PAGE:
And indeed, through measurement of C6 with a DMM and an ESR Tester, found that A1C6 is faulty. It has close to zero capacitance. However, there are no visual indications of leakage or other problems:

Pictures are available here.

[20210224] Mouser Day (Again)

Today I ordered a replacement for A1C6 from Mouser, along with some other useful electrolytic capacitors. For A1C6 I ordered (10) Nichicon caps with 105 degrees Celsius temperature and 63V (instead of 35V) voltage rating.

[20210305] Replacing A1C6

Needless to say I went immediately into the lab to replace A1C6 once the elcos from the Mouser order arrived. Though the unit was still open, I had stowed it away in a safe place. Before soldering the new A1C6, I took some time to reaffirm the problem with the -15V power supply. Well, it was no dream, the issue was still there.

Pictures of the session are here.

The new A1C6 is 470μF/63V with 105°C temperature rating. Here’s a picture of the replacement job on the component side of A1 (it’s the bottom electrolytic capacitor):

The new A1R6 (the bottom electrolytic capacitor).

And here’s the soldering job:

The soldering job on the A1C6 replacement. The two soldering pads are vertically aligned just left and above the center of the picture. Note that from this picture it actually becomes clear that a few other component replacements have been performed in the past.

After replacing A1C6, the -15V as well as the output signal had improved drastically.

Finally, I readjusted all supplies to be within spec. The series of pictures speak for themselves: I first adjusted the DC voltage, then switched to AC on the HP-3478A for an indication of the ripple. (I ignored the specified A3 voltage for now, as I was not sure were to locate that signal. If it is where I think it is, it is a tad low…) Note that one of the pictures shows on which side of the 0Ω resistors (?) I measured.

Since I was quite happy with the result, I reassembled the unit and did not bother to do a full verification and readjustment. I did, however, have a look at the frequency spectrum of the sine-wave output (1 kHz, 500 mV amplitude) with the hp-70k-02 with DC Coupling (which allows reading a spectrum from 100 Hz upwards!):

The frequency spectrum of a 1 kHz sine wave (amplitude setting is 500 mV).

Note that the second and third (and higher) harmonic are < -45 dBc. Not sure if that’s within spec, but it certainly is enough for now.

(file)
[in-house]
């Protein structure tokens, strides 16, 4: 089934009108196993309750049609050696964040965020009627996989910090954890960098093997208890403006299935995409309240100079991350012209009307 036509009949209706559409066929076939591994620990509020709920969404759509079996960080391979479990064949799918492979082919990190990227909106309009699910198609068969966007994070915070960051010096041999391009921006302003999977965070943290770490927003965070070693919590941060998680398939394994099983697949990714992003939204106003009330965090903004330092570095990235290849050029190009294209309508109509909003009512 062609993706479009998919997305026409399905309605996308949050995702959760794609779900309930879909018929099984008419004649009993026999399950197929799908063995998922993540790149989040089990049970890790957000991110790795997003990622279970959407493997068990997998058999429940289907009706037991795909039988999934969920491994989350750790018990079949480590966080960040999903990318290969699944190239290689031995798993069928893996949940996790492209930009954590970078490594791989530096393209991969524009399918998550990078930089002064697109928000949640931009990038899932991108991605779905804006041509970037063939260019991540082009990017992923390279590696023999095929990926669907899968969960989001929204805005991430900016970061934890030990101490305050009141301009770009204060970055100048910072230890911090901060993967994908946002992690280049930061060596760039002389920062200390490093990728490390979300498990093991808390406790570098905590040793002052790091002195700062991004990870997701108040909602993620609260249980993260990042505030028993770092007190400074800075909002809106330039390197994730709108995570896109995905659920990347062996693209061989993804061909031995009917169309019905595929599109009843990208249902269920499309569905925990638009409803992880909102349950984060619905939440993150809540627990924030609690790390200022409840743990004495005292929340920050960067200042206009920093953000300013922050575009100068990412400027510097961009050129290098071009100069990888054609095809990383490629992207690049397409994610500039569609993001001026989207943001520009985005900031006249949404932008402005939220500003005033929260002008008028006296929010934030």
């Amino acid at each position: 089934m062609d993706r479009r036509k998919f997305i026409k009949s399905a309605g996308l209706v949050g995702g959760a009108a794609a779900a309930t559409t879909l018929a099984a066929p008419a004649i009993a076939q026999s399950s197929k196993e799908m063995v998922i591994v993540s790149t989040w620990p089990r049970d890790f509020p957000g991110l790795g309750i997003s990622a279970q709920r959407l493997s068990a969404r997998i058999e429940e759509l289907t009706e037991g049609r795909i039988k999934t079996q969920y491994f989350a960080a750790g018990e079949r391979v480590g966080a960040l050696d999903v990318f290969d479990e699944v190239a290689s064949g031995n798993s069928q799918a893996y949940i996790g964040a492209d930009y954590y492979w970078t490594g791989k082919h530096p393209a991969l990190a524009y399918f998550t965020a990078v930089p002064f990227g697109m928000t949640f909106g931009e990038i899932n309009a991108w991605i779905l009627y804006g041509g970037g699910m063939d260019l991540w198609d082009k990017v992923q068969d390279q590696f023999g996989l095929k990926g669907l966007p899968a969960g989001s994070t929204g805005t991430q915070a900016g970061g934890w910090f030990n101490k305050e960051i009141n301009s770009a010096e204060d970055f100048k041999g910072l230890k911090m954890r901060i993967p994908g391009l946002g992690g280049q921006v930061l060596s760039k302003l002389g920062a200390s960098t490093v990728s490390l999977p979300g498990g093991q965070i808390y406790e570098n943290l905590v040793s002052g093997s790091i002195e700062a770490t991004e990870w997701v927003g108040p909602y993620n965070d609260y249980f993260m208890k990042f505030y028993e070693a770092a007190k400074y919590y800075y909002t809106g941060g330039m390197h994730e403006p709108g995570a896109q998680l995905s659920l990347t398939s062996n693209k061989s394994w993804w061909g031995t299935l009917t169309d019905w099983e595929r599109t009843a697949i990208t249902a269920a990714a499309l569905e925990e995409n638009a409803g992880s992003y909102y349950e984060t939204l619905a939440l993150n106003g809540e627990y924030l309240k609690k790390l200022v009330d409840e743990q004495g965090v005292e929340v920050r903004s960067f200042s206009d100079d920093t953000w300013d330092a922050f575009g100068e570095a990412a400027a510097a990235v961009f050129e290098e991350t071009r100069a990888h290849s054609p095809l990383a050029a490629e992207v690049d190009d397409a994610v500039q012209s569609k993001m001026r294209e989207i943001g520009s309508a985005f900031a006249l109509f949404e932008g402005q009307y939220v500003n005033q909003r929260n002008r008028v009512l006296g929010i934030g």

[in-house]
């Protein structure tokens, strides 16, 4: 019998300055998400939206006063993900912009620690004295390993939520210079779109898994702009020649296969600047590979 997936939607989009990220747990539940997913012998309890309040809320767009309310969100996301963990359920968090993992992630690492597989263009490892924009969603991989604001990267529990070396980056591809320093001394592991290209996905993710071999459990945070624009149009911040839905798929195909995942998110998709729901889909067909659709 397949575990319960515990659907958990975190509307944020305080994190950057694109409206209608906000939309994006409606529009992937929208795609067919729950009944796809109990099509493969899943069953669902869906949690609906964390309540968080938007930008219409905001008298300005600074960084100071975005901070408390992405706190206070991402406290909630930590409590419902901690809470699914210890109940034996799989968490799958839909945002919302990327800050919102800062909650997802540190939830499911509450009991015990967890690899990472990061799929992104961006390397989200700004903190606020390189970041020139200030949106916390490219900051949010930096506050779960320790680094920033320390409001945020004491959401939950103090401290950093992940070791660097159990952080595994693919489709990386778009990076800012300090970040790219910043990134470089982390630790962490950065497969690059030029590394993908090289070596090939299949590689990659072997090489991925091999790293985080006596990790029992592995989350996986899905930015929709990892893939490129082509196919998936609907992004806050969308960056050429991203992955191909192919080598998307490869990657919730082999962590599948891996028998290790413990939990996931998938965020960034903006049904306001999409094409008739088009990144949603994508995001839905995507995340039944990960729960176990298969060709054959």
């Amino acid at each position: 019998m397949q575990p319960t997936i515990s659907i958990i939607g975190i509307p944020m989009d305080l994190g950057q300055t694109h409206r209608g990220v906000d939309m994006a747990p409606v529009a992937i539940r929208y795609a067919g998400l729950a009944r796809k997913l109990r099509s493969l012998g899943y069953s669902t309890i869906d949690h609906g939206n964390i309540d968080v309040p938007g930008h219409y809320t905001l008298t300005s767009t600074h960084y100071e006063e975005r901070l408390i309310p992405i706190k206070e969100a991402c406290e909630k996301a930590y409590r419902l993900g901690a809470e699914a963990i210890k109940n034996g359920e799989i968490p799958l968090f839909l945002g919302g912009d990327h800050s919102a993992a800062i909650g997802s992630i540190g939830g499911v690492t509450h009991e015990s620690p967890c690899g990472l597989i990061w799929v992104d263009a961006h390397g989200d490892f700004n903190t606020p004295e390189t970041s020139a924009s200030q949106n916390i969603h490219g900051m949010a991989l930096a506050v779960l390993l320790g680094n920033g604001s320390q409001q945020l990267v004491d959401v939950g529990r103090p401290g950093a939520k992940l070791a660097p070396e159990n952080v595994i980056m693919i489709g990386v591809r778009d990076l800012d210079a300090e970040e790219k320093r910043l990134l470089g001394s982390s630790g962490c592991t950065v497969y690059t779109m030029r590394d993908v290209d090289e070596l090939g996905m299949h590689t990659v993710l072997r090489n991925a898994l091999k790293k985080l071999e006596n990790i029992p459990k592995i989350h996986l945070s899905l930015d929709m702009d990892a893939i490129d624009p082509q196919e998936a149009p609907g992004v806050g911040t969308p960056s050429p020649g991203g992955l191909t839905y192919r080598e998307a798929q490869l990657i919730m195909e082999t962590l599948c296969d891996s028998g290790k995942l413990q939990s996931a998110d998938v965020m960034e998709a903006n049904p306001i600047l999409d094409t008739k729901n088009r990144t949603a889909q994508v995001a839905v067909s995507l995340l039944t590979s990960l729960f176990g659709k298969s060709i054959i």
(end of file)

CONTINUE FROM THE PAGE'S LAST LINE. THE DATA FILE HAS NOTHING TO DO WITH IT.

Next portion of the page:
I took some goodbye pictures of the original A1C6 and then ditched it.

Unit status -> [operational].

[20210307] Testing Performance

Today I assessed the performance of the HP-8116A unit, following the instruction in the Operating, Programming and Servicing Manual. Before starting, the HP-8116A and all necessary test equipment warmed up for over an hour; the HP-5316A was checked against the (locked) GPSD OCXO, and the HP-3478A was checked against my 10V DC Reference.

Pictures of the session are here.

The results are below: The unit does not meet its specification for a full 100%; in particular not with respect to DC Offset. Moreover, AM/FM Modulation Tests still need to be performed, but these tests require an additional Function Generator. Still, the unit is useful in [operational] status, just minding restriction in the specs on DC Offset and AM/FM Modulation.

01 Frequency Performance Test

I followed the test to the letter using the HP-5316A, and found the following results:

  • 50 MHz -> 49.6 MHz
  • 10 MHz -> 9.79 MHz
  • 10 kHz -> 9.98 kHz
  • 1 kHz -> 999 Hz
  • 1 Hz -> 996 ms [switched input HP-5316A to DC and set appropriate GATE TIME]
  • 100 mHz -> 9.97 s

[Results are within spec.]

02 Duty Cycle Performance Test

For the Duty Cycle Performance Test I used my Tektronix 2440, since I could not find an easy way to measure duty cycle on my HP-5316A. For the 1 Hz case, I captured the waveform on the Tektronix 2440, and used its CURSOR functions to find the duty cycle. For 1 kHz and 9.99 Mhz, I simply used to cursor functions on the continuously-updating display on the Tektronix 2440.